Australians have been urged, instructed, supported and directed to practise self-care and to 'do our bit' to protect everyone else from the COVID-19 pandemic. A new paper by the Mitchell Institute 'Self-care and health: by all, for all', calls for the lessons from the COVID-19 experience to make self-care a central component – for the sake of everyone's health.

The paper coincides with International Self-Care Day, a global campaign for recognition of self-care as essential for good health for individuals and populations. The new report, highlights the effectiveness of self-care in improving health and wellbeing for individuals and communities.

Professor of Health Policy, Rosemary Calder says that "we have had strong national and local leadership throughout the COVID-19 experience that has been focused on getting each one of us to help keep ourselves safe from infection, and to help others by doing so. We have a once-in-a-lifetime opportunity to apply this lesson to develop our health system to help people to be healthier, rather than waiting for them to be unwell with health problems that are preventable – which is what happens now."

"COVID-19 has shown us that engaging people in understanding how to prevent infection and illness, and how to be as healthy as possible, can reduce preventable health problems," Professor Calder says.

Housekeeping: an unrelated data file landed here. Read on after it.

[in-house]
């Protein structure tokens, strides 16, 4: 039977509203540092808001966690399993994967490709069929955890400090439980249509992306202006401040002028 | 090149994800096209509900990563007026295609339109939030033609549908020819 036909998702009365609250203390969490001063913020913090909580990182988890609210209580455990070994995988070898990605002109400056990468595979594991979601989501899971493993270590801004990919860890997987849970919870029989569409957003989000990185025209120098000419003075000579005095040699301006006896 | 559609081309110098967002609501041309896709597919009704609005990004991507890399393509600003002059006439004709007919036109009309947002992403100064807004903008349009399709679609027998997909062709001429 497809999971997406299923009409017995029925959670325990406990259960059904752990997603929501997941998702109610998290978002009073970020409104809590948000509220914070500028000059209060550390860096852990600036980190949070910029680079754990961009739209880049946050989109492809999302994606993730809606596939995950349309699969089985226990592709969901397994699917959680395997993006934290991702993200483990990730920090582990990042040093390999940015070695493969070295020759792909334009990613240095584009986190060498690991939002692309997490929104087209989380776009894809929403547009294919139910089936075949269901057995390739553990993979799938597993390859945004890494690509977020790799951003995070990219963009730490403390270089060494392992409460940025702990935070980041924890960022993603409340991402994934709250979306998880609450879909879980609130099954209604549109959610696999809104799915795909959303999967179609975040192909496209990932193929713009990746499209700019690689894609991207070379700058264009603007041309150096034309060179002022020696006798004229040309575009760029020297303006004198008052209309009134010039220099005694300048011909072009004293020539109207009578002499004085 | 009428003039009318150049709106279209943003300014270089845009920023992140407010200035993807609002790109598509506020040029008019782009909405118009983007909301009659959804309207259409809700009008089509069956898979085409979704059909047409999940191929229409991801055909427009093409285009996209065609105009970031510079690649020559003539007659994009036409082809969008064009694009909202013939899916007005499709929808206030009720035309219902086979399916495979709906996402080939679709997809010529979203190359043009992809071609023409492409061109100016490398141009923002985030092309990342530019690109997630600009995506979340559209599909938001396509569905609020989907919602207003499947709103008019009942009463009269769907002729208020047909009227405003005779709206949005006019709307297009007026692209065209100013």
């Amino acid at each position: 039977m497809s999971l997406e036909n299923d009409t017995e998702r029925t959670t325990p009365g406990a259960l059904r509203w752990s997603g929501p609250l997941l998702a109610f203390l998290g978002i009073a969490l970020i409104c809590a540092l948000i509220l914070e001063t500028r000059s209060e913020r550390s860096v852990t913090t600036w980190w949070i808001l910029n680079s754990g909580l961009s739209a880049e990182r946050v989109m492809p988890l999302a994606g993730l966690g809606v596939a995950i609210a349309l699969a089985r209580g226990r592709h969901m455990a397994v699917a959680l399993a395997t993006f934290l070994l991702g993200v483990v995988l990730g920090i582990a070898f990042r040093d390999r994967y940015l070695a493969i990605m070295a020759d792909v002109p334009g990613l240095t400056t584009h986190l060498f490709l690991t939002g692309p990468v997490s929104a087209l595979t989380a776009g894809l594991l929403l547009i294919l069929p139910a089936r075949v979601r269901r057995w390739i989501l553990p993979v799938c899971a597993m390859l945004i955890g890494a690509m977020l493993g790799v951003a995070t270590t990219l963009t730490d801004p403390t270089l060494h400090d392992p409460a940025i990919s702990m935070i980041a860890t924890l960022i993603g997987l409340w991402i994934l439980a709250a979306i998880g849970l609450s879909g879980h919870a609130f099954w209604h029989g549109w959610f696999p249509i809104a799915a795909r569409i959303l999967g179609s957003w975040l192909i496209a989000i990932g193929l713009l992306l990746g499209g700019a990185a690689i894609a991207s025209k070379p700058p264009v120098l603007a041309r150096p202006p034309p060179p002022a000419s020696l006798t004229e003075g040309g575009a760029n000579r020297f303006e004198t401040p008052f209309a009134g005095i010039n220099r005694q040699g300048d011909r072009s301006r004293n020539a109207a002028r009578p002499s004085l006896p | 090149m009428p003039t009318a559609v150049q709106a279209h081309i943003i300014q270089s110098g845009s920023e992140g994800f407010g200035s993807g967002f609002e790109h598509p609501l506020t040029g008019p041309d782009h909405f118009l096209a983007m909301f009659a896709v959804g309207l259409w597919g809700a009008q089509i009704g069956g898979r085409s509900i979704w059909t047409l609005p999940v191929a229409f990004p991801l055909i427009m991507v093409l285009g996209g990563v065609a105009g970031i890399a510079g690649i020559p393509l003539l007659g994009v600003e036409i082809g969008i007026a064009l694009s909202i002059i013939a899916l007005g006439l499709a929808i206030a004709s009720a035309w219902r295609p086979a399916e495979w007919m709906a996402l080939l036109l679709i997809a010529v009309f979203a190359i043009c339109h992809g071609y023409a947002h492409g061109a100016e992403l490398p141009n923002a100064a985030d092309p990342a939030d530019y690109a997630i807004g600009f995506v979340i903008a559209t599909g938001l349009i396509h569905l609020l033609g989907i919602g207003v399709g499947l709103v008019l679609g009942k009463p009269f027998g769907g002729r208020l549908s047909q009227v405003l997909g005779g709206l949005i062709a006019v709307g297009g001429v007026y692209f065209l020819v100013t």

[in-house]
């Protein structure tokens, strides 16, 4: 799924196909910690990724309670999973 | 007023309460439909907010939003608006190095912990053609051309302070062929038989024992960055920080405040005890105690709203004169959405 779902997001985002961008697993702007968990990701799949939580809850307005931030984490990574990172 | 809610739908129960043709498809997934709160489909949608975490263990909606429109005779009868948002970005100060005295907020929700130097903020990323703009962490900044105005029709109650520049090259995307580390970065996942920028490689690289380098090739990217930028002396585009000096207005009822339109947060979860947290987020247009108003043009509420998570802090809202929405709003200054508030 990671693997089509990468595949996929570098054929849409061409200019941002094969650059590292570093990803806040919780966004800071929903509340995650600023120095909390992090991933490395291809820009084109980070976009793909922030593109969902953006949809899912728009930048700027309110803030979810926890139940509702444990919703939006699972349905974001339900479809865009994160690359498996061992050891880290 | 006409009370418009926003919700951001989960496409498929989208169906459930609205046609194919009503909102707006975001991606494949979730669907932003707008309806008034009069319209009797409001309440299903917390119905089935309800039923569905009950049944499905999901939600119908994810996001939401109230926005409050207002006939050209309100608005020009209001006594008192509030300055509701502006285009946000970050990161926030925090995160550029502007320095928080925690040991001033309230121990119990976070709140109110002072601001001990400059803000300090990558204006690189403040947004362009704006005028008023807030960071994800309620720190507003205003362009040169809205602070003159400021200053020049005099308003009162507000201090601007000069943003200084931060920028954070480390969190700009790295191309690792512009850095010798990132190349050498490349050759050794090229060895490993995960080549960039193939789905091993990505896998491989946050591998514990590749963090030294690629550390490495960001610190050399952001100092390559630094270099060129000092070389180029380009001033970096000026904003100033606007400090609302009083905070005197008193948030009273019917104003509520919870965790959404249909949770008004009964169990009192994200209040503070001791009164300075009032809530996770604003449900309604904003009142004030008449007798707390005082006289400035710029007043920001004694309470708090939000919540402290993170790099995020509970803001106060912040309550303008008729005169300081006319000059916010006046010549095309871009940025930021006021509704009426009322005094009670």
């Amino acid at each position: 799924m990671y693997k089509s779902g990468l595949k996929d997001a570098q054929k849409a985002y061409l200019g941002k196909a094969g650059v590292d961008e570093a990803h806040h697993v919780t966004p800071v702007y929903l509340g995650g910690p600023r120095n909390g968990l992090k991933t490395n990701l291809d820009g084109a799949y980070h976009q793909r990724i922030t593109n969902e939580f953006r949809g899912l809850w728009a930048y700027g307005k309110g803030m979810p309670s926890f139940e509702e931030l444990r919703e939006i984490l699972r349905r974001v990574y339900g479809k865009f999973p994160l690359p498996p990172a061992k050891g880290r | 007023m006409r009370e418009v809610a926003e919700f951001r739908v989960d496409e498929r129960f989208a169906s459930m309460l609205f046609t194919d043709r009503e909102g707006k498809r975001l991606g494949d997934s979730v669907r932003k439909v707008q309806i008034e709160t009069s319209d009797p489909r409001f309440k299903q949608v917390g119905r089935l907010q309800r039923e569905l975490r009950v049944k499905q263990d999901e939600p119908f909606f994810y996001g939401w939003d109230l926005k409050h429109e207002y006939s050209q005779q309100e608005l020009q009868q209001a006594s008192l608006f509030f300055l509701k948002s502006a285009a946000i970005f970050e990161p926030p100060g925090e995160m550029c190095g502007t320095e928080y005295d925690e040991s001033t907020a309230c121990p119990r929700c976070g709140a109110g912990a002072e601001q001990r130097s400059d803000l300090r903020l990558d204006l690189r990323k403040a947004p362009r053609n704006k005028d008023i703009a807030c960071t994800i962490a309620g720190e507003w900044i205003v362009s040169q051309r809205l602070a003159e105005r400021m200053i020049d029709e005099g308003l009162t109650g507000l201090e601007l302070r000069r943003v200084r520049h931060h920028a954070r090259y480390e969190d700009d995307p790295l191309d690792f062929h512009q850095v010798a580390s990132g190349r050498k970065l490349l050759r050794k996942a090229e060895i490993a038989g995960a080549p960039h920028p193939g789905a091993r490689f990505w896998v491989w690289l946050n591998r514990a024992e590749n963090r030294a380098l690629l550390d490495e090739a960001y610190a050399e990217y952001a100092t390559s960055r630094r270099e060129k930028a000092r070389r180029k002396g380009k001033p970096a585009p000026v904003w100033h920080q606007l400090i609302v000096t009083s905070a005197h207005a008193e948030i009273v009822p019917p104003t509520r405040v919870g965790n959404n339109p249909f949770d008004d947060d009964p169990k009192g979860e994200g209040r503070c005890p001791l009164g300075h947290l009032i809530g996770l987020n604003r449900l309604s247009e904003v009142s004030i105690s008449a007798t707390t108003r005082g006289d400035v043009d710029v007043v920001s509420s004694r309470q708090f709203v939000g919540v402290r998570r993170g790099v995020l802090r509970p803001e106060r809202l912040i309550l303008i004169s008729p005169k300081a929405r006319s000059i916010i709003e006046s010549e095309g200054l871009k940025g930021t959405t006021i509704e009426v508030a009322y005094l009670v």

Individual self-care is dependent on a range of factors including health knowledge, health literacy and socioeconomic factors such as casual employment and financial stresses.

"We know that preventable chronic disease and high rates of risks for poor health disproportionately affect individuals and communities that are socio-economically disadvantaged."

The report recommends that governments focus on enabling the health system to embed self-care support in all health care services and to prioritise prevention and management of both infectious and chronic diseases, particularly in primary health care.

"Self-care by all, for all, needs to become usual behaviour and practice in community life, with the same strong leadership from governments and health experts that has been so effective through the pandemic. This approach will not only help improve the health of individuals, it will build our ability to protect ourselves against infectious diseases like COVID-19."

Authors

Maria Duggan
Health Policy Fellow, Mitchell Institute

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Hazel Fetherston
Policy Fellow